Seward United Methodist Church
Monday, July 06, 2020
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Word & Spirit

Matthew 17:1-9 and 2 Peter 1:16-21

Today in our two Scripture texts, we are looking at the same event, the Transfiguration, from two different perspectives.

In Matthew 16, Jesus says, “Some of you standing here will not die before you see the Son of Man coming in his Kingdom.” This tells us that the Transfiguration is not a foretaste of the resurrection, but of the parousia, that is the second coming of Christ.

Jesus takes his inner circle of disciples with him and they go up onto a high mountain. Tradition says the Transfiguration happened on Mt. Tabor. Most Bible scholars today think it was more likely on Mt. Hermon, which is a high mountain, whereas Mt. Tabor is basically a hill. Also, Mt. Hermon is right next door to Caesarea Philippi, where the disciples were in chapter 16, so it makes more sense.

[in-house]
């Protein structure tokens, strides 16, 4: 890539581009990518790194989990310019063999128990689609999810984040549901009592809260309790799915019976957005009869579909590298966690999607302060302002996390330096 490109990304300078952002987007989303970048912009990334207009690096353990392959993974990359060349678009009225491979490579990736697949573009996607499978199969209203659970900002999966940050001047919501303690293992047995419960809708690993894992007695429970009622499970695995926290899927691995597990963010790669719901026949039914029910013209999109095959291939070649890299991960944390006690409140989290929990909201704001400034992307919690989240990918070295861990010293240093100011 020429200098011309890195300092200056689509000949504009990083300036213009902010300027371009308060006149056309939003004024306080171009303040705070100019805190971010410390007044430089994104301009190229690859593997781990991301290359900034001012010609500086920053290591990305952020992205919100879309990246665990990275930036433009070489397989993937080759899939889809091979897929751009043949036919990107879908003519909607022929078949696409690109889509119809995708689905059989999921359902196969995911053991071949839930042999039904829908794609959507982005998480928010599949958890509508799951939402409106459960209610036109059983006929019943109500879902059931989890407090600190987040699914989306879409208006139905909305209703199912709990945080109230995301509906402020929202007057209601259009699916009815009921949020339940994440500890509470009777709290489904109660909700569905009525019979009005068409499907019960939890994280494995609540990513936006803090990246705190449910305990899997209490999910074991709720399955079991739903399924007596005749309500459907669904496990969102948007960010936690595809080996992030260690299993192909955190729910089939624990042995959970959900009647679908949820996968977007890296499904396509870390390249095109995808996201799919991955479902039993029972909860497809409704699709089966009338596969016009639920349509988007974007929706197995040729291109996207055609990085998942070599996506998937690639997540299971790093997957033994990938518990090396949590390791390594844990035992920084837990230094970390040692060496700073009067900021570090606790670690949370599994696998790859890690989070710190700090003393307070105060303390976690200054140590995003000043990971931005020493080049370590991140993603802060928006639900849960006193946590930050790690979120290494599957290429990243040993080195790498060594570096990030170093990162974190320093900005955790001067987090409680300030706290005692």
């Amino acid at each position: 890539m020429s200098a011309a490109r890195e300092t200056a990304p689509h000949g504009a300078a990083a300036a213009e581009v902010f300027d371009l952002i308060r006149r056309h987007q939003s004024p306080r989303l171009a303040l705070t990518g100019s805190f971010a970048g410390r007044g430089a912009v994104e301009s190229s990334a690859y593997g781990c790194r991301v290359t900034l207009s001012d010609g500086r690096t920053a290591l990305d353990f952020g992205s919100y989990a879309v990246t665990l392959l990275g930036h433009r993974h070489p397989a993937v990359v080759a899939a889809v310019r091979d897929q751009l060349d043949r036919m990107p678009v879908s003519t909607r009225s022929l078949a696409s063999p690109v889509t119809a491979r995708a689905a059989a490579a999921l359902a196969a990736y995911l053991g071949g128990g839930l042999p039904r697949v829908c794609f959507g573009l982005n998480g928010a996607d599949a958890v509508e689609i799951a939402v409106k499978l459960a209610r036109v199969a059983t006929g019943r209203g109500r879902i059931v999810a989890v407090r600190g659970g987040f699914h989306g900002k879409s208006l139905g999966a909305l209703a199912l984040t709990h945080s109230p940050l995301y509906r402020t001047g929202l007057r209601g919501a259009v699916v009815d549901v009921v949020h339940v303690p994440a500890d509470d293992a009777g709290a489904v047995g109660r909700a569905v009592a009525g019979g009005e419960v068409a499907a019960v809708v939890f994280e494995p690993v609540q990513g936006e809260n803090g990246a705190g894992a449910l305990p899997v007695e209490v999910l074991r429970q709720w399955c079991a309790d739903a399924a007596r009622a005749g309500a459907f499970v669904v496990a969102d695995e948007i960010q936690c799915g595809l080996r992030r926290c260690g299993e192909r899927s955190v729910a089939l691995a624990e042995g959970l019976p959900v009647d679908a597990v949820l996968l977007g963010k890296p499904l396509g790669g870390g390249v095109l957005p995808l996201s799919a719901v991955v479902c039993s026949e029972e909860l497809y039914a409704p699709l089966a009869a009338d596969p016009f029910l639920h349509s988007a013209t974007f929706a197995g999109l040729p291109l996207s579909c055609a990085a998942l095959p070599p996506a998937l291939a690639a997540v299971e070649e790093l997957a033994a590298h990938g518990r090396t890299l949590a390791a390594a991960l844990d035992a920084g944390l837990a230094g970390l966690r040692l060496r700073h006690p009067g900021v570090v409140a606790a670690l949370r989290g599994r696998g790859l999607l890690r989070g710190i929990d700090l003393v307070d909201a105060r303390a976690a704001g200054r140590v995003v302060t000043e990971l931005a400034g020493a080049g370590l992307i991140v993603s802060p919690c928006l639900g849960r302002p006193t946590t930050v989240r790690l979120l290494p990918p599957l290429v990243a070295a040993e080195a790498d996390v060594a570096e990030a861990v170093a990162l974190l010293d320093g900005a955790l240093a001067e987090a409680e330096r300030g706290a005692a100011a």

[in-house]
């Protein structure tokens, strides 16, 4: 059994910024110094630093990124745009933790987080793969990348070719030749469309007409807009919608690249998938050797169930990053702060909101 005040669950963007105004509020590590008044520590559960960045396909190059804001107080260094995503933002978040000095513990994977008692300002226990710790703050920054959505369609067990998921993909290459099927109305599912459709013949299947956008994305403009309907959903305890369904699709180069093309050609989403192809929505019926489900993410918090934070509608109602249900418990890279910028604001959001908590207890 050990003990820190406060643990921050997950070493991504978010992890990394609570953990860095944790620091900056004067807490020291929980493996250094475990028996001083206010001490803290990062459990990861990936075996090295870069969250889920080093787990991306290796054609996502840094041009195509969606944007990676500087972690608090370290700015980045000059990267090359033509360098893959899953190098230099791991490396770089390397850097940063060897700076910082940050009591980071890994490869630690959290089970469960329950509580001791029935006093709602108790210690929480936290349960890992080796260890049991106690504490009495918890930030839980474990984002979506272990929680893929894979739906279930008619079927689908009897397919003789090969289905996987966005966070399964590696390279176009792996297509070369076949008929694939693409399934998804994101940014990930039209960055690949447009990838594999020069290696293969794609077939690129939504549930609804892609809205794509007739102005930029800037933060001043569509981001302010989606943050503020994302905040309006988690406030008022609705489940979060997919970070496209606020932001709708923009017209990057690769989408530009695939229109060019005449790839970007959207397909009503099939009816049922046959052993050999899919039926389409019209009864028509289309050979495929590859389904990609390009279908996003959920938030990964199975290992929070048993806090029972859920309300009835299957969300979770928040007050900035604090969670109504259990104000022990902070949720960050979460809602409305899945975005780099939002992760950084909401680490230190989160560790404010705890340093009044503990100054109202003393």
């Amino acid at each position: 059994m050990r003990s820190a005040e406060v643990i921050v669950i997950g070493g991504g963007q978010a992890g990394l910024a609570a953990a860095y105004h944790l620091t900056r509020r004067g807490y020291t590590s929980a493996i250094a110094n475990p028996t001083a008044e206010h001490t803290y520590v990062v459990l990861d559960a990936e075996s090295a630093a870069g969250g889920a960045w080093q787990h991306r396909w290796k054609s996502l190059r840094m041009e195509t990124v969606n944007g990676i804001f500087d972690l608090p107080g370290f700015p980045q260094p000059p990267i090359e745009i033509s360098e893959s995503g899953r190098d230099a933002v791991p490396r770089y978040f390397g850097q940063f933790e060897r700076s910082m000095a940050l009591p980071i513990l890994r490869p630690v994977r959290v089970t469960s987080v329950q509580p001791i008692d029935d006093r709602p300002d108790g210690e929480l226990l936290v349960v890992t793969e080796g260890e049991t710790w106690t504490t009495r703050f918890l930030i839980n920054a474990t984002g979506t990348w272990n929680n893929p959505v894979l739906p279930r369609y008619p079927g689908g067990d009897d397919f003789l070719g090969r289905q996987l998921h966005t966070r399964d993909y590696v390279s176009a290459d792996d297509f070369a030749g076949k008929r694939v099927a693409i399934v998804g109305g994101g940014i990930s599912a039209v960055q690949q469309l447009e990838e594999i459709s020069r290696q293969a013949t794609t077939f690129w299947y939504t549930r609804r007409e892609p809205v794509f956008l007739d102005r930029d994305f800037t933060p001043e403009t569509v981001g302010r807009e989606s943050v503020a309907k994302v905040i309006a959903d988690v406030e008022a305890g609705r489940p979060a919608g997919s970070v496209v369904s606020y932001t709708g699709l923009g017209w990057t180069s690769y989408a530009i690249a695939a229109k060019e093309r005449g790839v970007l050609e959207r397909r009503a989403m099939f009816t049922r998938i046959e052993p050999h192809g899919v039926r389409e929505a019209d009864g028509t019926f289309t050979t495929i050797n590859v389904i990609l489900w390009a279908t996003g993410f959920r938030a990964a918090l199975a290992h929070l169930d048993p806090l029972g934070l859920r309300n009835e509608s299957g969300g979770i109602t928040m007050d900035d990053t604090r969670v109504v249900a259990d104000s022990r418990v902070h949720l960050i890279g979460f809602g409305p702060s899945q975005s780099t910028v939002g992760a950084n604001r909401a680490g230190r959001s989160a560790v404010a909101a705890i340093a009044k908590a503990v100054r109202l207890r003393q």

Jesus is transfigured. His glory is revealed for the disciples to see. And Moses and Elijah appear and Jesus talks with them. Together they represent the Old Covenant, the Law and Prophets. Many expected both to return before the coming of Messiah.

Peter, always one to speak first and think later, says, “Jesus, let me build three tabernacles (or shelters) here.” This tells us that the Festival of Shelters is fulfilled in Christ. Christ is God tabernacling with his people, journeying with them.

God speaks from heaven, giving an affirmation of Christ’s identity and his ministry for the benefit of the disciples. They are about to go through testing as Jesus is betrayed in Jerusalem, so they need to hear this affirmation.

As they descend, Jesus tells the disciples not to tell anyone about this until after the resurrection. And I think we should understand the Ascension to be part of the resurrection. The Transfiguration can only really be understood in light of the resurrection and ascension. Jesus will come again in glory. The Transfiguration foreshadows and confirms it.

2 Peter is looking back at the Transfiguration 30 years or so after the fact.

Peter says it is not a “clever story.” The Greek word he uses is “myth,” a word always used negatively in the New Testament, meaning an untrue story, often a fantastical one, as compared to a reliable eyewitness testimony. This tells us that even